What is the core of new life in The Spirit?
by Fr. Raniero Cantalamessa
Excerpted from Life in Christ: A Spiritual Commentary on the Letter to the Romans Published by: Liturgical Press, 1990 (www.lipress.org.)
In the time of Jesus, Pentecost for the Jews was the feast celebrating the giving of the law on Mount Sinai and of the covenant. St. Augustine exclaimed: “Who could fail to be struck by this coincidence and at the same time by this difference? Fifty days pass between the celebration of the Passover and the day on which Moses received the Law written by God’s finger on tables of stone; similarly, fifty days after the death and resurrection of the one who, like a lamb was slaughtered, the finger of God, that is the Holy Spirit, filled the faithful who were gathered together.”
Suddenly the prophecies of the new covenant become clear; “This is the covenant which I will make with the house of Israel after those days, says the Lord: I will put my law within them and I will write it upon their hearts” (Jer. 3 1:33). “A new heart I will give you, and a new spirit I will put within you; and I will take out of your flesh the heart of stone and give you a heart of flesh. And I will put my Spirit within you, and cause you to walk in my statutes and be careful to observe my ordinances” (Ez. 36:26-27).
Pentecost was not just the fulfillment of the prophecies of Joel who spoke of all sorts of charisms: dreams, visions and wonders, but also and above all of the prophecies promising a new heart and a new spirit.
The Holy Spirit has written the new law on our hearts by pouring his love into them: “God’s love has been poured into our hearts through the Holy Spirit who has been given to us” (Rom. 5:5). The fire of the Spirit was given to us at Baptism. We must remove the ashes suffocating it so that it can once more burst into flame and make us capable of loving.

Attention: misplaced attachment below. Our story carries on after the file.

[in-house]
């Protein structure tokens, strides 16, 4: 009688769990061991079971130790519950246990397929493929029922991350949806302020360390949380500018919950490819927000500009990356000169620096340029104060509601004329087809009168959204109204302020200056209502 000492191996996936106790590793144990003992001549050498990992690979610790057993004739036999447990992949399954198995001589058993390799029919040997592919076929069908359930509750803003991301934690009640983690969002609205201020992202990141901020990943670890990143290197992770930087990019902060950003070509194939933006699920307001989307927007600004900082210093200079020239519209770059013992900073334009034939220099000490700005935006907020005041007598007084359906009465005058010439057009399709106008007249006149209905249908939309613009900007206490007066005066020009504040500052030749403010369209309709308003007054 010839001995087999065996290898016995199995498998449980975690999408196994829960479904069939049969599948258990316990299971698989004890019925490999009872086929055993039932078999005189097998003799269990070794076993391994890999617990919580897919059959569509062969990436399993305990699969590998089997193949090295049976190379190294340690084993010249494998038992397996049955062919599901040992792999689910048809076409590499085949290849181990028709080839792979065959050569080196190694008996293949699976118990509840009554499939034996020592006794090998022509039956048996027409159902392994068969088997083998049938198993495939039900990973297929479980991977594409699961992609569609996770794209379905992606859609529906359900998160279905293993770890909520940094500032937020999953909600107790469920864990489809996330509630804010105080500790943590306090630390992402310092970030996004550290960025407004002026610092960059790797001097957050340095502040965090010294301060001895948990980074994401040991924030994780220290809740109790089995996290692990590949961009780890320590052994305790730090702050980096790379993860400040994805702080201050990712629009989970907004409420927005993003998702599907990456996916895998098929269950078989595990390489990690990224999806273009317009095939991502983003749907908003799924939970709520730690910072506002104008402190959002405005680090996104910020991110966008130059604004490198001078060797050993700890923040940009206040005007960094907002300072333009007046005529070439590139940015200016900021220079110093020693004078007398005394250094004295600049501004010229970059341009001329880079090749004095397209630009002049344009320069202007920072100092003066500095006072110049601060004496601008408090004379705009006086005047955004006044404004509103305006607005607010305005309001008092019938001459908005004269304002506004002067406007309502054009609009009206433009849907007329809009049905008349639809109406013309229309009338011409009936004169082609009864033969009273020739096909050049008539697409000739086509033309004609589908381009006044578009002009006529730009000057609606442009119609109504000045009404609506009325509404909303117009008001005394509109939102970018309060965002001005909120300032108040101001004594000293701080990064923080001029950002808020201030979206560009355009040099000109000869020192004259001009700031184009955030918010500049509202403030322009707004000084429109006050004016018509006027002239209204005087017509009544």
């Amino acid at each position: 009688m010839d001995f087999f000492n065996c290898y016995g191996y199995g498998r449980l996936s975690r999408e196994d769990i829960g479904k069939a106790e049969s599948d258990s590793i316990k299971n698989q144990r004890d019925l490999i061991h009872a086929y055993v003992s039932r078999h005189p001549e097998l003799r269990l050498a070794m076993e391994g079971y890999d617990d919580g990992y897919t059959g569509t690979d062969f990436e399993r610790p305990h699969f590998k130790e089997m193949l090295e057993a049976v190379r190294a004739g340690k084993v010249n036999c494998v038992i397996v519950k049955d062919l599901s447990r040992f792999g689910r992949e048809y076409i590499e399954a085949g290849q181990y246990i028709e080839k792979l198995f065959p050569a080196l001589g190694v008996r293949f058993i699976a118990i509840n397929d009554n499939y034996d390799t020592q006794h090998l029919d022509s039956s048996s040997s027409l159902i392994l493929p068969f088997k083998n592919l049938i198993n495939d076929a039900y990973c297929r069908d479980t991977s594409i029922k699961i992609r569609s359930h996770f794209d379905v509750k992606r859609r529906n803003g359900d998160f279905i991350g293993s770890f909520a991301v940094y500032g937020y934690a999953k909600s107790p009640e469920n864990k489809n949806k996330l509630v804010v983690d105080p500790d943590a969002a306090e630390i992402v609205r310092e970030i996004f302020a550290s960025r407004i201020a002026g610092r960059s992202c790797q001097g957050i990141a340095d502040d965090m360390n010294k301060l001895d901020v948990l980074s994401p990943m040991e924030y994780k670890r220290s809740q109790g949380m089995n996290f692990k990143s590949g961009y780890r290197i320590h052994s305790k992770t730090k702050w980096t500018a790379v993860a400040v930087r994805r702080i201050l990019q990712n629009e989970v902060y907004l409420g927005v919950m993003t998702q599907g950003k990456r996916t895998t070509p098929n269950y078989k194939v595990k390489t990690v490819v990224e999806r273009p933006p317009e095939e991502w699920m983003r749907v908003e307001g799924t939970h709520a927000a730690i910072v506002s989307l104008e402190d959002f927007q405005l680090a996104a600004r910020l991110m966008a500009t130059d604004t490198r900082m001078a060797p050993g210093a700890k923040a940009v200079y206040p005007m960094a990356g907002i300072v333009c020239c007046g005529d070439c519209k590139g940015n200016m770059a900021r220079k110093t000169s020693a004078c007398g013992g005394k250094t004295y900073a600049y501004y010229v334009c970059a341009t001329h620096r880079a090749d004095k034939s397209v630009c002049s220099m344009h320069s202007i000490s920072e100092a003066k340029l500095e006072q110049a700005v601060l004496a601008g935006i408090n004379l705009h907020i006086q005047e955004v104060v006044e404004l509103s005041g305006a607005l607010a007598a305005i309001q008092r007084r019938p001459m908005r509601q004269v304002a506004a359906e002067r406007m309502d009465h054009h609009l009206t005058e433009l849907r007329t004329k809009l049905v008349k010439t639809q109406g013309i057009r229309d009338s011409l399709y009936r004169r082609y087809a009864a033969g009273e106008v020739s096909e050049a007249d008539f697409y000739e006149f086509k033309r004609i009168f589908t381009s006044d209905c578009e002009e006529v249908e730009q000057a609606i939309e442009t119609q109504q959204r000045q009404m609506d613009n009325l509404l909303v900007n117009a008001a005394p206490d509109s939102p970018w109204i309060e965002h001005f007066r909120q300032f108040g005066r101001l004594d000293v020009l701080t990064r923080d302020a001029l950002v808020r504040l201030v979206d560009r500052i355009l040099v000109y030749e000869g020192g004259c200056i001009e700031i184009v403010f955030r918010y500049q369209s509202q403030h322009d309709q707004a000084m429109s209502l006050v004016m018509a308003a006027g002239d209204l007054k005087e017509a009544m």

New life in the Spirit is a life of love
A Christian, St. Peter said, is someone who loves with “all his heart.” But what heart? The new heart! When we love “from the heart,” it is God, present in us with his Spirit, who loves in us; God’s own love passes to others through us.
Christian love can be distinguished from all other types of love by the fact that it is the love of Christ: “It is no longer I that love, but Christ who loves in me!” You and I can be a radiating center of God’s love! Yet there is nothing exalting or intoxicating in this thought. It is the most sobering of thoughts, because “what have you got that wasn’t given to you?” (1 Cor. 4:7). It is also a sobering thought because in order to put the new heart into action, it is necessary to silence the old one: one must die to oneself.
New life in the Spirit is a life of humility
Humility does not principally consist in being little, nor does it consist in feeling little. Humility in itself, in its most perfect state, consists in making oneself little! Perfect humility consists in constantly making oneself small, not for the sake of some personal need or benefit, but for the sake of love, to elevate others. That is what the humility of Jesus was like; he made himself so small as to “annihilate” himself for us.